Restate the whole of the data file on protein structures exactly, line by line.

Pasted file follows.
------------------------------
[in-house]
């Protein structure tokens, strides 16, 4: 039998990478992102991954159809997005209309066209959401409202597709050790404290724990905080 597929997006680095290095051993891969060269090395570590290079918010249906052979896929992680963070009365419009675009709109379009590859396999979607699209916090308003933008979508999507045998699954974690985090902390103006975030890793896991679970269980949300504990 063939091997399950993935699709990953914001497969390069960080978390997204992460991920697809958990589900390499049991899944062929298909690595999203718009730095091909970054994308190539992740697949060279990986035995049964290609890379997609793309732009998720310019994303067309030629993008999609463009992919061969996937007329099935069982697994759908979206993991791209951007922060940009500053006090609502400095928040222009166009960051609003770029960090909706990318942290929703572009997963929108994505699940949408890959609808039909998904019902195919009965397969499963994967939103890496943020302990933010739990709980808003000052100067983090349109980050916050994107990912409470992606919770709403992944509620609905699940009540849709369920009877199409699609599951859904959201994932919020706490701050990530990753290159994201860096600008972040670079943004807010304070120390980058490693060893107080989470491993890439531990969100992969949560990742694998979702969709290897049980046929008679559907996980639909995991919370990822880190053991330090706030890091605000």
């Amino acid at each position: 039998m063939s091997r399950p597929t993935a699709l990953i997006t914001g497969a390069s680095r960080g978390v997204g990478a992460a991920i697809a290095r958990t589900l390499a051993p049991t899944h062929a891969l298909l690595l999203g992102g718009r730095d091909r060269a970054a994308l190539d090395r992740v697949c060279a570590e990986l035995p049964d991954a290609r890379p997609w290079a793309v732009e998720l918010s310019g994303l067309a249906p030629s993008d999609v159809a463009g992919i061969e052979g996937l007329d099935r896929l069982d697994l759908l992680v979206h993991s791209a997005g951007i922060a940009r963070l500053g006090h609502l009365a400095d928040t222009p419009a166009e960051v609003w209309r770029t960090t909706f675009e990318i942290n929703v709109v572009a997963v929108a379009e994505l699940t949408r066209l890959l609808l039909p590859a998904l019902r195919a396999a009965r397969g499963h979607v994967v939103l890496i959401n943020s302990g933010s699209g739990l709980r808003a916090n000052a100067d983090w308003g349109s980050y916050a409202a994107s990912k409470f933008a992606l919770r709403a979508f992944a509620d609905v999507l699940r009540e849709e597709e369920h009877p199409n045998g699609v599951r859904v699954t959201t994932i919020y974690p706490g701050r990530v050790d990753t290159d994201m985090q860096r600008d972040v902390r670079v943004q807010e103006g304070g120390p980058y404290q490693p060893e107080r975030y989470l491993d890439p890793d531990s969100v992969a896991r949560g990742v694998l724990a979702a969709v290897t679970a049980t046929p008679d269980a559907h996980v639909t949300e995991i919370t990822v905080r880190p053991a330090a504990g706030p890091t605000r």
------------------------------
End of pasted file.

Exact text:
[in-house]
């Protein structure tokens, strides 16, 4: 039998990478992102991954159809997005209309066209959401409202597709050790404290724990905080 597929997006680095290095051993891969060269090395570590290079918010249906052979896929992680963070009365419009675009709109379009590859396999979607699209916090308003933008979508999507045998699954974690985090902390103006975030890793896991679970269980949300504990 063939091997399950993935699709990953914001497969390069960080978390997204992460991920697809958990589900390499049991899944062929298909690595999203718009730095091909970054994308190539992740697949060279990986035995049964290609890379997609793309732009998720310019994303067309030629993008999609463009992919061969996937007329099935069982697994759908979206993991791209951007922060940009500053006090609502400095928040222009166009960051609003770029960090909706990318942290929703572009997963929108994505699940949408890959609808039909998904019902195919009965397969499963994967939103890496943020302990933010739990709980808003000052100067983090349109980050916050994107990912409470992606919770709403992944509620609905699940009540849709369920009877199409699609599951859904959201994932919020706490701050990530990753290159994201860096600008972040670079943004807010304070120390980058490693060893107080989470491993890439531990969100992969949560990742694998979702969709290897049980046929008679559907996980639909995991919370990822880190053991330090706030890091605000």
């Amino acid at each position: 039998m063939s091997r399950p597929t993935a699709l990953i997006t914001g497969a390069s680095r960080g978390v997204g990478a992460a991920i697809a290095r958990t589900l390499a051993p049991t899944h062929a891969l298909l690595l999203g992102g718009r730095d091909r060269a970054a994308l190539d090395r992740v697949c060279a570590e990986l035995p049964d991954a290609r890379p997609w290079a793309v732009e998720l918010s310019g994303l067309a249906p030629s993008d999609v159809a463009g992919i061969e052979g996937l007329d099935r896929l069982d697994l759908l992680v979206h993991s791209a997005g951007i922060a940009r963070l500053g006090h609502l009365a400095d928040t222009p419009a166009e960051v609003w209309r770029t960090t909706f675009e990318i942290n929703v709109v572009a997963v929108a379009e994505l699940t949408r066209l890959l609808l039909p590859a998904l019902r195919a396999a009965r397969g499963h979607v994967v939103l890496i959401n943020s302990g933010s699209g739990l709980r808003a916090n000052a100067d983090w308003g349109s980050y916050a409202a994107s990912k409470f933008a992606l919770r709403a979508f992944a509620d609905v999507l699940r009540e849709e597709e369920h009877p199409n045998g699609v599951r859904v699954t959201t994932i919020y974690p706490g701050r990530v050790d990753t290159d994201m985090q860096r600008d972040v902390r670079v943004q807010e103006g304070g120390p980058y404290q490693p060893e107080r975030y989470l491993d890439p890793d531990s969100v992969a896991r949560g990742v694998l724990a979702a969709v290897t679970a049980t046929p008679d269980a559907h996980v639909t949300e995991i919370t990822v905080r880190p053991a330090a504990g706030p890091t605000r």